The role of heritage in the architecture of the Andaman rift: oblique and diachronous reactivation of the basement structures
Author: MAURIN Thomas
Co-authors: SIRGUE Laurent, ZUCKMEYER Eric
The Andaman sea basin is part of various pull-apart basins all formed in a strike slip environment within a back arc setting. This strike slip tectonic regime results from a strain-partitioning process due to the oblique subduction of the Indian plate below the Sunda plate. The Andaman oceanic spreading started 5Ma ago. Considering the Early Miocene age of the rifted-apart volcanic provinces (Alcock and Sewell rises), the rifting period have been considered started in Lower to Middle Miocene in the Andaman area.
The interpretation of 2D and 3D seismic data located at various locations along the Northern margin of the Andaman basin, and calibrated by well data, revealed a 3 phased rifting history rather than a single Mio-Pliocene episode (Figure 1). The stratigraphic sequence is composed of a volcanic basement, including volcanoclastic deposits, overlain unconformably by Oligo-Miocene carbonates (locally platforms and reefs) intruded by some volcanic dykes. A Miocene to present siliciclastic sequence indicates the onset of the Irrawady Delta. This last sequence is itself intruded by volcanic sills and dykes indicative of a persistent volcanic activity.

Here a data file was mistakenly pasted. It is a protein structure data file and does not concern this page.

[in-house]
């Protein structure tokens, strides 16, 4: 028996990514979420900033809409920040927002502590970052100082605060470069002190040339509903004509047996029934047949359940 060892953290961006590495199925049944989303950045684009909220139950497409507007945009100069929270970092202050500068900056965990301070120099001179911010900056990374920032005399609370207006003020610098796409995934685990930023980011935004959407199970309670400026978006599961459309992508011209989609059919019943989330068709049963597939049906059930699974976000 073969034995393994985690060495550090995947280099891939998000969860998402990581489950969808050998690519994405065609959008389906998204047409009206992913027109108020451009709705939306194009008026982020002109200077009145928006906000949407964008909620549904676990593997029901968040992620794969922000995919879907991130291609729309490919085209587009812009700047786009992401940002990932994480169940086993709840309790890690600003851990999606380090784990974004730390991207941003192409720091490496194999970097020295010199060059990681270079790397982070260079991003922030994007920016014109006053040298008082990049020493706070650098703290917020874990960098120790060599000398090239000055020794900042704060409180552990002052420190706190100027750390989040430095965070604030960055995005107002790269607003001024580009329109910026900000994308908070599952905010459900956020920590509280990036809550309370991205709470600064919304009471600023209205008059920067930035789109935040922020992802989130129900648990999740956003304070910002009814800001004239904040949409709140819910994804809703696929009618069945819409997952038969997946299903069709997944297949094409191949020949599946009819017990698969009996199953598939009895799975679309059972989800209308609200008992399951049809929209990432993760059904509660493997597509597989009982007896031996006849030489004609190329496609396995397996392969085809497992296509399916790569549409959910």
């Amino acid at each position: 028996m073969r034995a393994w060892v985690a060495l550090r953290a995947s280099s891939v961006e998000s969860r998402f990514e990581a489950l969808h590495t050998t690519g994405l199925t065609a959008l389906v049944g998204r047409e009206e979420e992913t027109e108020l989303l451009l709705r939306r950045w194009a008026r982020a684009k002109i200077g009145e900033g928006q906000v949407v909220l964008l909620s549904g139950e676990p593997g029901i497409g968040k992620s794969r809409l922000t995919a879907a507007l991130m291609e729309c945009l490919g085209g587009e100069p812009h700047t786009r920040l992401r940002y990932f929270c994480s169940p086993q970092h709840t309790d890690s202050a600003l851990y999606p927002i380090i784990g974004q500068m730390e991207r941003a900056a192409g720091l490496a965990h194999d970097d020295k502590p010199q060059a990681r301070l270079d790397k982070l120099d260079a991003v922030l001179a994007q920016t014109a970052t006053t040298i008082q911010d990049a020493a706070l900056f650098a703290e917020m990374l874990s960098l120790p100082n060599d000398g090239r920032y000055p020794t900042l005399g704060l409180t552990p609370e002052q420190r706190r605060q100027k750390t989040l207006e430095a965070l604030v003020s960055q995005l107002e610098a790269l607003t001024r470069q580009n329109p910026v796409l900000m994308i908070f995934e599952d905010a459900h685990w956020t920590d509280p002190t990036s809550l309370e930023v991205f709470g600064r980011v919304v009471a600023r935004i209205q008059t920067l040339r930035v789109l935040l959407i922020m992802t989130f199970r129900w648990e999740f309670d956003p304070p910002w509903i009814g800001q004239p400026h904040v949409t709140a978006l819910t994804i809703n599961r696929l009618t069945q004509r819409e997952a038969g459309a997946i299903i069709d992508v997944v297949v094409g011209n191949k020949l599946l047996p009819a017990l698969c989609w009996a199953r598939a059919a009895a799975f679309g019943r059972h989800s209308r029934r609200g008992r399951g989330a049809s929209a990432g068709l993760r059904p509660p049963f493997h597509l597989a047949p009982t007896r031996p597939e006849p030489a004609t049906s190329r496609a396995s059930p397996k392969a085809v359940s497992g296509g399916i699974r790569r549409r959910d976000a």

The volcanic basement is actually mainly framed by EW normal faults associated with NS transfer zones. This structural framework controls the volcanoclastic deposits. The architecture of that initial rift is significantly different from the Mio-Pliocene one which is framed by NE-SW normal faults and NS strike slip faults: the first one is typical of an orthogonal rift system with NS extension whereas the second is
Figure 1: Seismic line showing the 3 distinct tectonic phases observed on the northern margin of the Andaman basin. Profile is located on figure 2.
All rights reserved – © AAPG